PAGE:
Out There

Setting sun

Brian Wilson
Giant Records

"When I grow up to be a man," he once wrote, but they didn't let Brian Wilson grow up--they being his family and fans who wanted more fun, fun, fun in the sun, sun, sun; so they called him a lunatic and drove him into hiding and made him a reclusive, oddball genius who lost touch with his muse. "I just wasn't made for these times," he once insisted, though he's appreciated now, perhaps too much, as the kids adopt his pet sounds and turn their own bedroom rock into lo-fi pristine pop tributes. Yet the man who wasn't made for those times ignores the fact that he's appreciated in these times, so he keeps making records that sound like tepid copies of his ancient good vibrations, blissful in the ignorance that music has finally caught up with him.

Imagination is what happens when a pop legend aims low and shoots into the ground. By rounding up a producer best known for his work with Peter Cetera and hiring J.D. Souther and Carole Bayer Sager as collaborators, Wilson has made a record so slick and distasteful, it tarnishes the legend and dims the memory a little more. Were Wilson's name not attached to this record, it would have disappeared before it was ever released, a tax write-off sent straight to the cutout bins. It makes you wonder whether he was overrated to begin with; perhaps Pet Sounds was a freak accident after all, the sound of madness made tangible and beautiful by a man who didn't know any better. Or, more likely, Wilson has become the pawn of businessmen with tin ears and tiny hearts; that Giant Records owner Irving Azoff let Wilson release this record--with these people attached, no less--is testament to his opportunism.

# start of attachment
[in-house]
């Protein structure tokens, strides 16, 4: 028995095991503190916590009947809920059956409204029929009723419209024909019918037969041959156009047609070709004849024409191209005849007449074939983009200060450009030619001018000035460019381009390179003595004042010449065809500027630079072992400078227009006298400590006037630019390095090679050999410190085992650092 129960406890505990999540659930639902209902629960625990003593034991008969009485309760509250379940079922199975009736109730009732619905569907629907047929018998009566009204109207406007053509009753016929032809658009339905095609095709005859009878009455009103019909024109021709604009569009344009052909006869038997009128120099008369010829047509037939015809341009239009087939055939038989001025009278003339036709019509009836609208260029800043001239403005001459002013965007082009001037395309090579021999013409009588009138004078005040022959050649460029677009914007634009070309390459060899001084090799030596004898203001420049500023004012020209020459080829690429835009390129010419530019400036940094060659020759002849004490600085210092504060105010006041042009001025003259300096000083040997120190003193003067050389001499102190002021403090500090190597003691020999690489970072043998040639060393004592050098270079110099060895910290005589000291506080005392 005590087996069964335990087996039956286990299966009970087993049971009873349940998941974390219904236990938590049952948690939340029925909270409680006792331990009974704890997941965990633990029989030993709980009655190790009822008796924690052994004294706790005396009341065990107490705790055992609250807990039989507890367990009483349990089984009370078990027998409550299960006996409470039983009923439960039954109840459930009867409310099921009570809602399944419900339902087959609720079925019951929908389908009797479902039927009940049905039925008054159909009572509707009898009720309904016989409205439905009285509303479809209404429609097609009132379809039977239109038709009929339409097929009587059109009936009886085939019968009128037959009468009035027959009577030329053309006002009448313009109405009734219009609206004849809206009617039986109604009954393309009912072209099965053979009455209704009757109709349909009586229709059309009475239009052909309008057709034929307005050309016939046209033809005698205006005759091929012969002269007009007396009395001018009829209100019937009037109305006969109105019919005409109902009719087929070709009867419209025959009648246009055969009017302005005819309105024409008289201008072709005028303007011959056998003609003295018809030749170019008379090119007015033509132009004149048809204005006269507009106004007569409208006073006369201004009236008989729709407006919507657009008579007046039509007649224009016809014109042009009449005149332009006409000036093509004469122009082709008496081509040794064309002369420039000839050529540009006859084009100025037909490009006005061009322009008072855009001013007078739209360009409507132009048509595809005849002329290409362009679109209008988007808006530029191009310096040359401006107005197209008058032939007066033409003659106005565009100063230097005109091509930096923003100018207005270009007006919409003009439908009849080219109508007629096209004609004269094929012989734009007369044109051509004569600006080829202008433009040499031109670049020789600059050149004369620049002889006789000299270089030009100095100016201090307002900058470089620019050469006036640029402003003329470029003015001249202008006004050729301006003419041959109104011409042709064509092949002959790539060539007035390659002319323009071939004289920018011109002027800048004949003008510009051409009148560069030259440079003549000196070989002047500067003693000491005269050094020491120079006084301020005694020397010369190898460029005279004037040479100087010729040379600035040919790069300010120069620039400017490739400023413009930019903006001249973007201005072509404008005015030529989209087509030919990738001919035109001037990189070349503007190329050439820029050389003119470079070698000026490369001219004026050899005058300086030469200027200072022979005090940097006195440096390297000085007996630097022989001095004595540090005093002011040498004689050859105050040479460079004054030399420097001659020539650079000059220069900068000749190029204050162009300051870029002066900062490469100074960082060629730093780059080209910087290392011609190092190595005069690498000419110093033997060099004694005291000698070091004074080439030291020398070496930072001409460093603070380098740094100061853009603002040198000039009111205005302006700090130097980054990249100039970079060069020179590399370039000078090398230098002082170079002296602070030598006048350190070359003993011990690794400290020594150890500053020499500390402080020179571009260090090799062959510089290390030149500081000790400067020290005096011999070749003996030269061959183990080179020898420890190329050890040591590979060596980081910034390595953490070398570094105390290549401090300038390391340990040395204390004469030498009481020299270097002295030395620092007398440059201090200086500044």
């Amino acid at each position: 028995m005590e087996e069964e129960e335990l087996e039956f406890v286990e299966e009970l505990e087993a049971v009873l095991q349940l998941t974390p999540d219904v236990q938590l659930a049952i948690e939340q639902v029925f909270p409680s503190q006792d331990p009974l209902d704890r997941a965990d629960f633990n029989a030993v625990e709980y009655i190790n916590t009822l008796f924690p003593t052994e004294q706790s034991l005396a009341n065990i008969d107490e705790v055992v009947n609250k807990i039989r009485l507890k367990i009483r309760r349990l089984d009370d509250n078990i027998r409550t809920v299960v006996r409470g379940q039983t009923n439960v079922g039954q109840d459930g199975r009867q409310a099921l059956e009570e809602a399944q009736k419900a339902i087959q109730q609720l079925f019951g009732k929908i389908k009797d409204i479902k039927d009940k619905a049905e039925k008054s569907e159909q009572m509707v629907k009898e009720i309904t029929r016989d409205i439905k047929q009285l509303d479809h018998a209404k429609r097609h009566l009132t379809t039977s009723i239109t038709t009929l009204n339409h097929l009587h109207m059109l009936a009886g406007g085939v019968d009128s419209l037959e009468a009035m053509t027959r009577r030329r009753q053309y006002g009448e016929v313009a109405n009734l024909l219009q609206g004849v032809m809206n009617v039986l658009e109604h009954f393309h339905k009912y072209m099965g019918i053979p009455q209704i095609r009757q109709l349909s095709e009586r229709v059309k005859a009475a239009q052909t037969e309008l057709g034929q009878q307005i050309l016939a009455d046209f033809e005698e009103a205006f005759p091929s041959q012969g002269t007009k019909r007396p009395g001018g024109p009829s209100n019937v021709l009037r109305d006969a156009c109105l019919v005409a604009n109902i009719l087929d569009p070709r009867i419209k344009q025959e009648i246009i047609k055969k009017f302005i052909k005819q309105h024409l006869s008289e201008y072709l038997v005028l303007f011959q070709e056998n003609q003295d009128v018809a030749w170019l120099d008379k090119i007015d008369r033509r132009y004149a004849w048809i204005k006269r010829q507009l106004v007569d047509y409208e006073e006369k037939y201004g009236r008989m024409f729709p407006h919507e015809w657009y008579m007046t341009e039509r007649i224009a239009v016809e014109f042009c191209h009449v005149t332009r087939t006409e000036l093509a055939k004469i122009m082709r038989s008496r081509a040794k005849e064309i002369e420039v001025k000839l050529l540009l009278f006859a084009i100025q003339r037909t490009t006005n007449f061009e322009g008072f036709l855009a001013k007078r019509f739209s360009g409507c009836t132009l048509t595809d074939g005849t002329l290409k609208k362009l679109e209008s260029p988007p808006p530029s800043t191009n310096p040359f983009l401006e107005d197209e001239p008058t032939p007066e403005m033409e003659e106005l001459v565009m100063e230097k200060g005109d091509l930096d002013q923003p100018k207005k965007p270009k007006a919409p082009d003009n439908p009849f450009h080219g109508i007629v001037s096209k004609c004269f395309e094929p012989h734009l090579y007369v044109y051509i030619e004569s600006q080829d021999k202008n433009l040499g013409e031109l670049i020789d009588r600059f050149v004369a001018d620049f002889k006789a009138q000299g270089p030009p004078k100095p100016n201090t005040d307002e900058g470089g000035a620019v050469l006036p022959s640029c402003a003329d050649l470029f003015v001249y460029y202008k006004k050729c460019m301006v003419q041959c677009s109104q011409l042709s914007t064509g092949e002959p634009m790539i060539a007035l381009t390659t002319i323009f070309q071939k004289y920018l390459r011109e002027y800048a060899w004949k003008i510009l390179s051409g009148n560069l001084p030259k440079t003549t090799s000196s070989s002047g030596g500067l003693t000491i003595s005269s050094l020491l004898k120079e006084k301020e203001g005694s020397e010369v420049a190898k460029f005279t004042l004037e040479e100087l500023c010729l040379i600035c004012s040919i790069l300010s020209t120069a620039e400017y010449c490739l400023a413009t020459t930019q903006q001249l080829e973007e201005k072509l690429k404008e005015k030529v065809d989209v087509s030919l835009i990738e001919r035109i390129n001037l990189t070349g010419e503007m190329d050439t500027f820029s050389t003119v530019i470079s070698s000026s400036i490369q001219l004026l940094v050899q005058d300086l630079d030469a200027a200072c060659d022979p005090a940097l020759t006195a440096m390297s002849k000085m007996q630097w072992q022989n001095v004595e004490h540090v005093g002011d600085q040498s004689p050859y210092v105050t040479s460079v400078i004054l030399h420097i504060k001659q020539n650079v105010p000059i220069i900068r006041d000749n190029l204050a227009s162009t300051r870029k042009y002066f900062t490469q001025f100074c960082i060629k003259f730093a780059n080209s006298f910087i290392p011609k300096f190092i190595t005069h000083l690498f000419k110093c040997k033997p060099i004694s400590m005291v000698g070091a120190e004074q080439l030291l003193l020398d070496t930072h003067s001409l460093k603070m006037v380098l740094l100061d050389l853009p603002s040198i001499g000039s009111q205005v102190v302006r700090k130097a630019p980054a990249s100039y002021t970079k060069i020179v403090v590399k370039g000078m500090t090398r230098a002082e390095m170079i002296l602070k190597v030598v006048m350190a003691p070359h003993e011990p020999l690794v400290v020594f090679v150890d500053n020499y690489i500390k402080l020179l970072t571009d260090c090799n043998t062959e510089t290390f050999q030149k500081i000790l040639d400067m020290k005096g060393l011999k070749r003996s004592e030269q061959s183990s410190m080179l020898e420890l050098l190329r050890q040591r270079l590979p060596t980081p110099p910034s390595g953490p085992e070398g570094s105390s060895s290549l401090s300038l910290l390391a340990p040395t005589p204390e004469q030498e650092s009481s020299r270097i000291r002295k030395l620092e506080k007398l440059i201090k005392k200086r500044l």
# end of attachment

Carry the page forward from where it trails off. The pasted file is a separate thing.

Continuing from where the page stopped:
If 1988's Brian Wilson was an eccentric masterpiece/piece of shit made by a legend who just wanted to be mortal, then Imagination is the sound made by a mortal chasing his legendary past until he's out of breath. Why else would Wilson revisit two Beach Boys songs ("Keep an Eye on the Summer" and "Let Him Run Wild," and it's like a parent returning home to beat his children)? He wants to remake Pet Sounds (or, better yet, finish Smile), but he doesn't know how to anymore; so the arrangements are thick, slick, cluttered, and absurd--and without the songs to justify the efforts.

Wilson's orchestral pop has turned into synthetic soul, music programmed on a keyboard. Worse yet, the tortured wisdom of his youth has given way to an oddly, absurdly complacent vision of middle age. Only the freak-out closer "Happy Days," with its warped ghoul's-chorus vocals and broken-carousel melody, hints at the anguished heart beating beneath Imagination's cheap skin. But by then, it's way too little way too late.

--Robert Wilonsky


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